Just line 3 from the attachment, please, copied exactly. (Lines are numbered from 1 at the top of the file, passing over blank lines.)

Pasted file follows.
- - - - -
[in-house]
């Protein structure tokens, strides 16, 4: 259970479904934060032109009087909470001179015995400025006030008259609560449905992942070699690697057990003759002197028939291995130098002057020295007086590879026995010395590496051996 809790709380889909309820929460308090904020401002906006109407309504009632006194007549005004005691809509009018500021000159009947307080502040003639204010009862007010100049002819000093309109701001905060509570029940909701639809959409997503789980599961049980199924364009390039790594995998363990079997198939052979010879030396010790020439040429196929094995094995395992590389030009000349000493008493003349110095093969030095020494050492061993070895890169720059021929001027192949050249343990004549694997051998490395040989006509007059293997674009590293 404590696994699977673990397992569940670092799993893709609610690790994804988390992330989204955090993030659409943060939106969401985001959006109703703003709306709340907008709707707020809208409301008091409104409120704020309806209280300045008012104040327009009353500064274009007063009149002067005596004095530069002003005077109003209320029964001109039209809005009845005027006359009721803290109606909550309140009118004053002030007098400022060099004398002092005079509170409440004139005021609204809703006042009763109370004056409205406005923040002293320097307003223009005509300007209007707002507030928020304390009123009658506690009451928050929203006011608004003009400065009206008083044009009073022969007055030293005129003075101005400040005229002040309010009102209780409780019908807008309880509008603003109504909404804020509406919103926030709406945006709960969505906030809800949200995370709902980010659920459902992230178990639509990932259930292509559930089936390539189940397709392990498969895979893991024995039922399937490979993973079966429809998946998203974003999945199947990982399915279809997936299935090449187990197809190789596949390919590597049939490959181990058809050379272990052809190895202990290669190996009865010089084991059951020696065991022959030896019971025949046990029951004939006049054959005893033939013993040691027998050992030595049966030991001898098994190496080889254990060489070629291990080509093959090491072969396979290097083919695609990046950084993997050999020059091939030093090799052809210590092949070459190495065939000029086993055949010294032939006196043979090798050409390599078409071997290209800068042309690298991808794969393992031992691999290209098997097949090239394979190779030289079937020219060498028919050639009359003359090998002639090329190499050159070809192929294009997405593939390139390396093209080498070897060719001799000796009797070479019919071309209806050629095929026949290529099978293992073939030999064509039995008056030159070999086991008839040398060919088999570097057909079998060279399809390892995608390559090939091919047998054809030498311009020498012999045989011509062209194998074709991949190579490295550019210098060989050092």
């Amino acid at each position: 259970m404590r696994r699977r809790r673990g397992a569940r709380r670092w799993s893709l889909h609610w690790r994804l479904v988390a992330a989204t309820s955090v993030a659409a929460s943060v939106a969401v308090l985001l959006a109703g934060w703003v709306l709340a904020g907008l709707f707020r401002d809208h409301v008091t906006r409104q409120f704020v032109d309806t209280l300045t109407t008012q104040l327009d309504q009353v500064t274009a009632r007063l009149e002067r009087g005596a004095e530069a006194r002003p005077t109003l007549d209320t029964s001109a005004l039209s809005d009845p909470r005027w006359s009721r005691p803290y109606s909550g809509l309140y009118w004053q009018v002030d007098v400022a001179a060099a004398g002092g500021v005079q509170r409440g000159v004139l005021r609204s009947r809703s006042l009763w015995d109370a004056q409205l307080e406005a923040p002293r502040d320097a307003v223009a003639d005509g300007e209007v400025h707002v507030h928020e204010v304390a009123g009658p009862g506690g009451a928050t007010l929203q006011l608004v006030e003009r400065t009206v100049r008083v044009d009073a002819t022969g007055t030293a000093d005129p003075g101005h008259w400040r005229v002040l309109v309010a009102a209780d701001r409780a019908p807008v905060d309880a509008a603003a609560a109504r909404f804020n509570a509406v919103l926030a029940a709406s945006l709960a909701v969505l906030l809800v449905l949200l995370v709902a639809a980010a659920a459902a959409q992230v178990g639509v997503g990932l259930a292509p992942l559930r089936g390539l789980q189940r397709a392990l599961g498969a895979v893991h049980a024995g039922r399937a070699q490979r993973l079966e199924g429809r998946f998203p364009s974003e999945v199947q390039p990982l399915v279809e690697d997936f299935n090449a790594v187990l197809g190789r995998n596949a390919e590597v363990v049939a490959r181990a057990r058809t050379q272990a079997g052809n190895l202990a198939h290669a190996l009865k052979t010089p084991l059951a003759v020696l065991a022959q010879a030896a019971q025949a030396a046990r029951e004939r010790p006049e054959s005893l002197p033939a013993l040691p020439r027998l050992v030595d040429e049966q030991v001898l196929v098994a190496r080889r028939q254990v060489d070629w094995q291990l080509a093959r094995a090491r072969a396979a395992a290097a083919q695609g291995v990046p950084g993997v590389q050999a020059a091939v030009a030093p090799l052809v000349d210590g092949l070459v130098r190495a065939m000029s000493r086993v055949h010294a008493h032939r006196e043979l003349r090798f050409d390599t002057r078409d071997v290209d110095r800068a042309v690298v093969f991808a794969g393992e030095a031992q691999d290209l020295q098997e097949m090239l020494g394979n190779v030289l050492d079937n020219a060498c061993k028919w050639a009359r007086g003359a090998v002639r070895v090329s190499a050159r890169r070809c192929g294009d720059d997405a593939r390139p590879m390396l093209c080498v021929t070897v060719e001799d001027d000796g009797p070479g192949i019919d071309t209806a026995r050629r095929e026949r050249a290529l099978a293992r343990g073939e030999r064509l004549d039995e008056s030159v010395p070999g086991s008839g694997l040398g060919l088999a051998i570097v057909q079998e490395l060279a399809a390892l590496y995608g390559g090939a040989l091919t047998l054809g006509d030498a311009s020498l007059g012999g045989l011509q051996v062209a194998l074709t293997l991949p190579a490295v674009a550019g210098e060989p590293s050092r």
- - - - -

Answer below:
């Amino acid at each position: 259970m404590r696994r699977r809790r673990g397992a569940r709380r670092w799993s893709l889909h609610w690790r994804l479904v988390a992330a989204t309820s955090v993030a659409a929460s943060v939106a969401v308090l985001l959006a109703g934060w703003v709306l709340a904020g907008l709707f707020r401002d809208h409301v008091t906006r409104q409120f704020v032109d309806t209280l300045t109407t008012q104040l327009d309504q009353v500064t274009a009632r007063l009149e002067r009087g005596a004095e530069a006194r002003p005077t109003l007549d209320t029964s001109a005004l039209s809005d009845p909470r005027w006359s009721r005691p803290y109606s909550g809509l309140y009118w004053q009018v002030d007098v400022a001179a060099a004398g002092g500021v005079q509170r409440g000159v004139l005021r609204s009947r809703s006042l009763w015995d109370a004056q409205l307080e406005a923040p002293r502040d320097a307003v223009a003639d005509g300007e209007v400025h707002v507030h928020e204010v304390a009123g009658p009862g506690g009451a928050t007010l929203q006011l608004v006030e003009r400065t009206v100049r008083v044009d009073a002819t022969g007055t030293a000093d005129p003075g101005h008259w400040r005229v002040l309109v309010a009102a209780d701001r409780a019908p807008v905060d309880a509008a603003a609560a109504r909404f804020n509570a509406v919103l926030a029940a709406s945006l709960a909701v969505l906030l809800v449905l949200l995370v709902a639809a980010a659920a459902a959409q992230v178990g639509v997503g990932l259930a292509p992942l559930r089936g390539l789980q189940r397709a392990l599961g498969a895979v893991h049980a024995g039922r399937a070699q490979r993973l079966e199924g429809r998946f998203p364009s974003e999945v199947q390039p990982l399915v279809e690697d997936f299935n090449a790594v187990l197809g190789r995998n596949a390919e590597v363990v049939a490959r181990a057990r058809t050379q272990a079997g052809n190895l202990a198939h290669a190996l009865k052979t010089p084991l059951a003759v020696l065991a022959q010879a030896a019971q025949a030396a046990r029951e004939r010790p006049e054959s005893l002197p033939a013993l040691p020439r027998l050992v030595d040429e049966q030991v001898l196929v098994a190496r080889r028939q254990v060489d070629w094995q291990l080509a093959r094995a090491r072969a396979a395992a290097a083919q695609g291995v990046p950084g993997v590389q050999a020059a091939v030009a030093p090799l052809v000349d210590g092949l070459v130098r190495a065939m000029s000493r086993v055949h010294a008493h032939r006196e043979l003349r090798f050409d390599t002057r078409d071997v290209d110095r800068a042309v690298v093969f991808a794969g393992e030095a031992q691999d290209l020295q098997e097949m090239l020494g394979n190779v030289l050492d079937n020219a060498c061993k028919w050639a009359r007086g003359a090998v002639r070895v090329s190499a050159r890169r070809c192929g294009d720059d997405a593939r390139p590879m390396l093209c080498v021929t070897v060719e001799d001027d000796g009797p070479g192949i019919d071309t209806a026995r050629r095929e026949r050249a290529l099978a293992r343990g073939e030999r064509l004549d039995e008056s030159v010395p070999g086991s008839g694997l040398g060919l088999a051998i570097v057909q079998e490395l060279a399809a390892l590496y995608g390559g090939a040989l091919t047998l054809g006509d030498a311009s020498l007059g012999g045989l011509q051996v062209a194998l074709t293997l991949p190579a490295v674009a550019g210098e060989p590293s050092r």